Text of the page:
What FATCA Did to a U.S. Military Veteran

Here is the story of what FATCA did to US Military Veteran Daniel Kuttel (aka Swiss Pinoy). veteran_proud

Daniel wrote this to Jubilee Network which has been promoting the myth that FATCA is intended to end corruption and that we are all the cause of global poverty.

Dear Mr. Hanauer,

I risked my life serving in the US military to defend America. While on active duty, I served in an active deployment unit which was ready to be deployed anywhere in the world within 72 hours to defend America. Have you ever risked your life for America, for the American people or even for an American living abroad?

After serving in the US military, my car broke down in the Nevada desert while I was moving to California, so I sold it for a night in a hotel room since I didn’t have any money to repair it. I then put my belongings into boxes and took the greyhound bus, from which my bicycle was stolen. Later, I got a general discharge from the Army reserves because I didn’t have the money to buy a car to report for duty! It wasn’t until many years later that I was able to afford a salvaged Geo Metro with a motor hood that was fastened down with a loose bolt! Once while driving along the freeway, the bolt came lose and the hood banged upon the front windshield, blocking my view. I was lucky to be able to pull over without getting into an accident.

Then, I lost my job, car and home during the dot-com crisis. I might have been able to stay in America if the check to finance the visa for my wife to join me hadn’t bounced since my bank account had been cancelled. My retirement savings was also cashed and taxed without my approval. Being unable to find work in the glutted job market, I put some clothes into a backpack and went job-hunting in Europe. Eventually, I found work, repaid my debts in the US and saved to be able to get a mortgage. For many years, my wife and I did not have any children because I feared losing my job again and since we struggled financially.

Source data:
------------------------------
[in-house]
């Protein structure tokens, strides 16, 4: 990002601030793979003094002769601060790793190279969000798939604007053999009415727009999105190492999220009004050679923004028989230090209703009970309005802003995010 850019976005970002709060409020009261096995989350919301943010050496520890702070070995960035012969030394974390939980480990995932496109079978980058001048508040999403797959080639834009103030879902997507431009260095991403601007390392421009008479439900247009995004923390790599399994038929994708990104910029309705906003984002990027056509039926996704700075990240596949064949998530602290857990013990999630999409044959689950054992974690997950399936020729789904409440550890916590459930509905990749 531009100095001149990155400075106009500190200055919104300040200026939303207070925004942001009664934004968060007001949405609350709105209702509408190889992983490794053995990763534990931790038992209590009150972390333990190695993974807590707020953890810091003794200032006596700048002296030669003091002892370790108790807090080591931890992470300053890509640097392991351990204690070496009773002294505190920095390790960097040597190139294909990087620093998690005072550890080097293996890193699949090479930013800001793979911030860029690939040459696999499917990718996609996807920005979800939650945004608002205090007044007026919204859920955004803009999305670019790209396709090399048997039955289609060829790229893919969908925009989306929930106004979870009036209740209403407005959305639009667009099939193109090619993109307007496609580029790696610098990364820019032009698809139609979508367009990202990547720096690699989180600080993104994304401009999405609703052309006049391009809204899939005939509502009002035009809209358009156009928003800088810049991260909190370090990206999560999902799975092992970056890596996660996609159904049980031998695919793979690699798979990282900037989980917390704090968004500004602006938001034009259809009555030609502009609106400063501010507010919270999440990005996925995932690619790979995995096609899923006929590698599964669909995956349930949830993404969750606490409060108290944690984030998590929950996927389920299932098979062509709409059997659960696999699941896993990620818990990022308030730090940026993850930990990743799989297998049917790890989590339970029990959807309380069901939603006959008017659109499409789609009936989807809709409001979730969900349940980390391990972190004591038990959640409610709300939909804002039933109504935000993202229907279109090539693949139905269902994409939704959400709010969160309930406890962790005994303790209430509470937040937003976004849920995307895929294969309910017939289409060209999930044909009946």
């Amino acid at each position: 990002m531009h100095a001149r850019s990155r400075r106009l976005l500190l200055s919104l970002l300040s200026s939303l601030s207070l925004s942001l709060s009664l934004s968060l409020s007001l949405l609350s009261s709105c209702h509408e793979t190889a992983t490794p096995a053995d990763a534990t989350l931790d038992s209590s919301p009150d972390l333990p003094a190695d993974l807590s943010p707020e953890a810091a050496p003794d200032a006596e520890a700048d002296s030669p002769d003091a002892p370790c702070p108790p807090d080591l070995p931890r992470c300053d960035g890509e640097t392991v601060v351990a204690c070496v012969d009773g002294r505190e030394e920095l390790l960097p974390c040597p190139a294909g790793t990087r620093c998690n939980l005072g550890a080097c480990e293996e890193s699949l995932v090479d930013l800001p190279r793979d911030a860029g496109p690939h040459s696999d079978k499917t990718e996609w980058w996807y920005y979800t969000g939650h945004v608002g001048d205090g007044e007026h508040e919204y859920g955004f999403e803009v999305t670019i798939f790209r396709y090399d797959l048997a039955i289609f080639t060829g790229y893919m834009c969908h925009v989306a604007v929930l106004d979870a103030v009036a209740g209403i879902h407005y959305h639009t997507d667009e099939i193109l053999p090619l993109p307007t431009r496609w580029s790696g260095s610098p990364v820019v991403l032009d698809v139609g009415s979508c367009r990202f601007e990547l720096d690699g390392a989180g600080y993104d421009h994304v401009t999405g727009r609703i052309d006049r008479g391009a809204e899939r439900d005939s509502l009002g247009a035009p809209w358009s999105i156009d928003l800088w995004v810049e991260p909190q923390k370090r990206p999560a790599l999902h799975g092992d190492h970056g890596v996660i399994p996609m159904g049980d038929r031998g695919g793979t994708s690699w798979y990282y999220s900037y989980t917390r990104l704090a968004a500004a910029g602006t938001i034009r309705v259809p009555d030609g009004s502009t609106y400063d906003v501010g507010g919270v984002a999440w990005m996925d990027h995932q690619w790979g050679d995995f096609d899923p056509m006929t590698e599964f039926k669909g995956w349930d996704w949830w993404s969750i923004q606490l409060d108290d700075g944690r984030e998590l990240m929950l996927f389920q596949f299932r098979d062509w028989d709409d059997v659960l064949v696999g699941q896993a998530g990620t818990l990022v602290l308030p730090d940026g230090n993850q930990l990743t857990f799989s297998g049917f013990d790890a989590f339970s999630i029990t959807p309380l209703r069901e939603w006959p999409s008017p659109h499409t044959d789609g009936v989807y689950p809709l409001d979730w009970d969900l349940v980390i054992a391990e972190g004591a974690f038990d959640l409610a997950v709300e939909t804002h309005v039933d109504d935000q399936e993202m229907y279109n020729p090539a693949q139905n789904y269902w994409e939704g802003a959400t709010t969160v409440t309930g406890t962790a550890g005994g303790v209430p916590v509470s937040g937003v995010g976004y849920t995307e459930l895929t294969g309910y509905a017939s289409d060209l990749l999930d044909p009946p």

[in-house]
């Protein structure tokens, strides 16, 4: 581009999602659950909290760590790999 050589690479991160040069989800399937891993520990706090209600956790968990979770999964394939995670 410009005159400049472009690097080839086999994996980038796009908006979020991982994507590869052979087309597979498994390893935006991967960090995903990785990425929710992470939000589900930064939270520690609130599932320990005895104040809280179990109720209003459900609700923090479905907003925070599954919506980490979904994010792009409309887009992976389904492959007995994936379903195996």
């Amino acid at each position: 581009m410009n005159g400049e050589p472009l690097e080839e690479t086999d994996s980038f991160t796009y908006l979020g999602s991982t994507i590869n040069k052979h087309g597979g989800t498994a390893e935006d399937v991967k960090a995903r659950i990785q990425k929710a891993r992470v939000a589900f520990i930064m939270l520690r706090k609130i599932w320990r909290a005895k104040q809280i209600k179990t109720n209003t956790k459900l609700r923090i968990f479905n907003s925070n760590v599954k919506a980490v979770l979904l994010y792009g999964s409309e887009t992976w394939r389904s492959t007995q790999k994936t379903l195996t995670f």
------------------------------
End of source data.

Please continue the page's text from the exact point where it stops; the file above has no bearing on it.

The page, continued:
Living in Switzerland, I continued to fight for America, debating for years the most controversial and heated conflict. Often, I was the only American voice speaking out diplomatically against anti-American hostility. I provided a lone American voice which challenged negative stereotypes about Americans. I donated thousands of hours of my time for America and was never given a single penny in return. I didn’t even get any thanks or recognition. My time spent for America was for free and for my own personal satisfaction with no gain of any kind.

In 2012, my mortgage was soon to expire, so I scanned the market for refinancing options and learned that most banks were rejecting clients with US citizenship due to FATCA. FATCA caused Americans to be seen as being a risk. So, I contacted HUD and the VA, but they replied that they do not help Americans overseas. I then contacted various US politicians, but they either didn’t respond or they stated that anything that they did for US expats would be used against them by the opposing party. Other people accused me of being a tax cheat or having a poor banking record.

Can you imagine how it feels to be discriminated against for being American because of the US government, after having spent decades fighting for America? Can you even attempt to begin to picture how angry I am?